Miss Charlotte shows Gaby her own personal talismanâan antique doll found in France. She calls this doll âMrs. Humphriesâ and explains how the doll has a fascinating backstory. Mrs. Humphries has been Miss Charlotteâs companion for decades, and they both opened their businesses at the same time, and they both lost their sisters at the same time.
Gaby is confused, and asks tentatively, âDid the doll tell you that?â And then Miss Charlotte speaks pure pearls of wisdom. Iâll paraphrase as best I can here: âDolls canât talk, Gaby, but they tell their stories to you nevertheless. Dolls are great friends, because they donât change, and they never leave you. What is your dollâs story, Gaby?â
And as the camera pans back to Wisteria Lane, and we see Gaby returning to her oversize home and oversize life, stepping out of her car with an oversize box, her voiceover tells us: âMy doll is named Princess Valerie. And she was born a princess. But she didnât always know she was one. She was switched at birth. And now she has returned to the castle, and her mommy is never going to let her go away again. She will remain a princess forever now.â
As that last line is delivered, we see Gaby hiding the doll in the box in her closet, on a high shelf away from prying little girl hands, and she shuts off the closetâs light.
How sad that Gaby canât display her dollâthat she canât give it a place of honor on her dresser or on her bed. If that would seem too presumptuous, then why not let it sit on a rocker in her changing room, or perch upon a shelf in the family room. Itâs awful that Gabyâs inappropriate obsession with her firstborn has been transferred to this secreting away of a doll likeness.
It makes all of us doll collectors seem just one Skipper and Skooter away from commitment. Iâve watched the ladies of Wisteria Lane behave very unladylike. Iâve watched them beg, borrow, and stealâbefore the credits have even rolled. I never thought the one unmentionable and tucked-away action would be doll collecting!
What do you think? Iâd love to hear your take on the forbidden nature of being an adult collector in the mind-set of the media!
Gaby has committed lots of questionable acts on âDesperate Housewife,â but none are as secretive as her love of âPrincess Valerie,â her brand-new doll. [Middle]
Bearing an uncanny likeness to a daughter she canât raise, âPrincess Valerieâ marks Gabyâs fall from grace. Is this the nutty action that will get her tossed off Wisteria Lane? [Bottom]
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The 2015 DOLLS Awards of Excellence Industryâs Choice winners (DAEs, also called the Diamond Awards) were announced at the International Doll & Teddy Bear Show in Asheville, N.C., June 6. The Industry's Choice winners will go on to become the nominee's in the Public's Choice voting, set to begin in late June.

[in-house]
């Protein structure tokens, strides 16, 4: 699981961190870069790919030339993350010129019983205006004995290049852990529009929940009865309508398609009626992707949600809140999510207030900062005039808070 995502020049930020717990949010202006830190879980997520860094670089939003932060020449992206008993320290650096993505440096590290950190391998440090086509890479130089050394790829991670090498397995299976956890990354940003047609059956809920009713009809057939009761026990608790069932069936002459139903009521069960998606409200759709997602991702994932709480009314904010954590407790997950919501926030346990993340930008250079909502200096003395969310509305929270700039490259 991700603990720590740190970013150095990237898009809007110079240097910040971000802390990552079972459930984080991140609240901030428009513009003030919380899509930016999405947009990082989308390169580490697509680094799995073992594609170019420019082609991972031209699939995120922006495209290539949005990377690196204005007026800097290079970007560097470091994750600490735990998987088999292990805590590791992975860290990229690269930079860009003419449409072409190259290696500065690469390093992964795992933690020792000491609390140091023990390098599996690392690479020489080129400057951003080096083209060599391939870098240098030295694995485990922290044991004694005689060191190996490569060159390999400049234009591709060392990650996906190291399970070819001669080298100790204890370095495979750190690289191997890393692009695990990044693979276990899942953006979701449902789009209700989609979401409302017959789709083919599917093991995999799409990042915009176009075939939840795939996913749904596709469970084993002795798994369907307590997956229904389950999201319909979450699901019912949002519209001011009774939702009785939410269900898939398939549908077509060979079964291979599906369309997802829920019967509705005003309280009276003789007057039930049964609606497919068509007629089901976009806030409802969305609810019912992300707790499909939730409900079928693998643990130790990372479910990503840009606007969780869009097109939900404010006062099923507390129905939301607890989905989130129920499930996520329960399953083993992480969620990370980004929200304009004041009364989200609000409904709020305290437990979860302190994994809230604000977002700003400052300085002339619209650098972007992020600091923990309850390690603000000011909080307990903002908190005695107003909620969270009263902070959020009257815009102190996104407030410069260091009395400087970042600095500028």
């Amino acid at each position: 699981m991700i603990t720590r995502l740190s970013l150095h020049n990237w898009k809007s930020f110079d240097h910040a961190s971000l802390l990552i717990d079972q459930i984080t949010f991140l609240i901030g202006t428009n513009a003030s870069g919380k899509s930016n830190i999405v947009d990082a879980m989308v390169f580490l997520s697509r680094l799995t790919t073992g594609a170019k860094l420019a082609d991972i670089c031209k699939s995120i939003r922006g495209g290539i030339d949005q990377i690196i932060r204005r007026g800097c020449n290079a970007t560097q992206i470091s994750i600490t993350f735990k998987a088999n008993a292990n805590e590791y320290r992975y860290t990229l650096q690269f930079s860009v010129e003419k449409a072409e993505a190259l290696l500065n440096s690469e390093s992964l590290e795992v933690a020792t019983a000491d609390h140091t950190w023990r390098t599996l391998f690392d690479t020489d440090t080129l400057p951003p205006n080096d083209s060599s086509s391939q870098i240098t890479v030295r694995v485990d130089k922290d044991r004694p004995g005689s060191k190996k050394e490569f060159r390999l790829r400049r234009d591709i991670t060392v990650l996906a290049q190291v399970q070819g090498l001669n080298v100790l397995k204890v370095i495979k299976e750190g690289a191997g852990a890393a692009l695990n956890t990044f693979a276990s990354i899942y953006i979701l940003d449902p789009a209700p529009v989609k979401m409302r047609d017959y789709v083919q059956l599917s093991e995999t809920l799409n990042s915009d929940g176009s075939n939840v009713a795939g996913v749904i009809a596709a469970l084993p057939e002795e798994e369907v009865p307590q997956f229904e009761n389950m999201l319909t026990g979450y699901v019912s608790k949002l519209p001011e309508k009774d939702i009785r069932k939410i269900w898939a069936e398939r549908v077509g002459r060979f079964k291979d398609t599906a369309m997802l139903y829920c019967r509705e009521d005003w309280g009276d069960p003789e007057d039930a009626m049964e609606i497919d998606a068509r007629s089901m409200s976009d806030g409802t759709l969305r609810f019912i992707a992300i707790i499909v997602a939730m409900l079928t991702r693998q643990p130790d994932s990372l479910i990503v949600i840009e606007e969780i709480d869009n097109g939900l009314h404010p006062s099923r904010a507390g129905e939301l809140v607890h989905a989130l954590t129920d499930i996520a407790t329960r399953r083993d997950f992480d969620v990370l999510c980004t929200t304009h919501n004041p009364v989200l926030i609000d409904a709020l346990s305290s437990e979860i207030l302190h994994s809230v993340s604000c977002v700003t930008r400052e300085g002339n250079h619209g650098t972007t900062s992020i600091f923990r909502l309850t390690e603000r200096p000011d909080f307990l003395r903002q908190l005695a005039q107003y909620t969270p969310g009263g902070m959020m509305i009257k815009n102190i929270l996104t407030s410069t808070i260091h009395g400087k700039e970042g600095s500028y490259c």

Without further ado, here are the winners of this year's Industry's Choice Diamond Awards!
The Jones Publishing Lifetime Achievement Award is bestowed upon one recipient per year. This award was created in 2002 in conjunction with the 100th anniversary of the introduction of the teddy bear, with the first recipient being Steiff, a German-based plush toy company known for its high quality and prices.
The Lifetime Achievement recipient must be or have been involved in some aspect of the doll and/or teddy bear field for a minimum of 25 years. The recipient may be an individual, partnership, corporation, company, author, artist, marketer, historian or any other industry professional. Lifetime Achievement Award nominations may be made by previous recipients or members of the LAA committee.
To qualify as a nominee, entrants must meet the following criteria:
The Lifetime Achievement Award has been presented to the following individuals and companies since its inception:
2003 Hildegard Gunzel
2004 Alexander Doll Company
2005 R. John Wright
2006 Wendy Lawton
2007 Virginia Turner
2008 Toy Shoppe
2010 Helen Kish
2012 Maggie Iacono
2013 Heidi Plusczok
2014 Jack Johnston
2015 Kaye Wiggs
August 8, 2014 - Blackall Associates Inc. is proud to announce the winner of its Summer Heat Photo Contest. The contest drew entries from around the world. Masterpiece Doll collectors sent in a special photo showing how their Masterpiece Dolls were enjoying the summer heat.
You havenât seen a toy show until youâve seen this one. Six buildings! Over six hundred exhibitors! Exclusively toys and dolls and childrenâs playthings on display everywhere! This is the show everyone always says they intend to visit, and now is the time to do just that. Collectors say the Chicago Toy Show really is the largest in the entire world. They are correct. Collectors say they find toys at this show that are never seen anywhere else. Correct again.
19 April 2014 â 5 October 2014
A special exhibition will take place at the Toy Worlds Museum Basle to celebrate the 150th anniversary of Japanese-Swiss diplomacy and friendship.